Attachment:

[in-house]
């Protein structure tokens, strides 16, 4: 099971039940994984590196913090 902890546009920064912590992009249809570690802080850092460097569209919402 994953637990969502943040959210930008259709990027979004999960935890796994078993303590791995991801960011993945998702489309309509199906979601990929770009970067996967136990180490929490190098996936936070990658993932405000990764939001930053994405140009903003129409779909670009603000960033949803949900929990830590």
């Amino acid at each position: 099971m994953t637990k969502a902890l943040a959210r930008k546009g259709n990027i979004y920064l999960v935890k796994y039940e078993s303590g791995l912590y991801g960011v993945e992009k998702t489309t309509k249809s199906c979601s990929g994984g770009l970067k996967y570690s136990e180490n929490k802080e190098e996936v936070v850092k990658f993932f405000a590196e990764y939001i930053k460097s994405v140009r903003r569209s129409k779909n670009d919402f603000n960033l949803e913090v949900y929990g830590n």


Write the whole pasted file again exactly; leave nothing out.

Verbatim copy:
[in-house]
């Protein structure tokens, strides 16, 4: 099971039940994984590196913090 902890546009920064912590992009249809570690802080850092460097569209919402 994953637990969502943040959210930008259709990027979004999960935890796994078993303590791995991801960011993945998702489309309509199906979601990929770009970067996967136990180490929490190098996936936070990658993932405000990764939001930053994405140009903003129409779909670009603000960033949803949900929990830590």
């Amino acid at each position: 099971m994953t637990k969502a902890l943040a959210r930008k546009g259709n990027i979004y920064l999960v935890k796994y039940e078993s303590g791995l912590y991801g960011v993945e992009k998702t489309t309509k249809s199906c979601s990929g994984g770009l970067k996967y570690s136990e180490n929490k802080e190098e996936v936070v850092k990658f993932f405000a590196e990764y939001i930053k460097s994405v140009r903003r569209s129409k779909n670009d919402f603000n960033l949803e913090v949900y929990g830590n």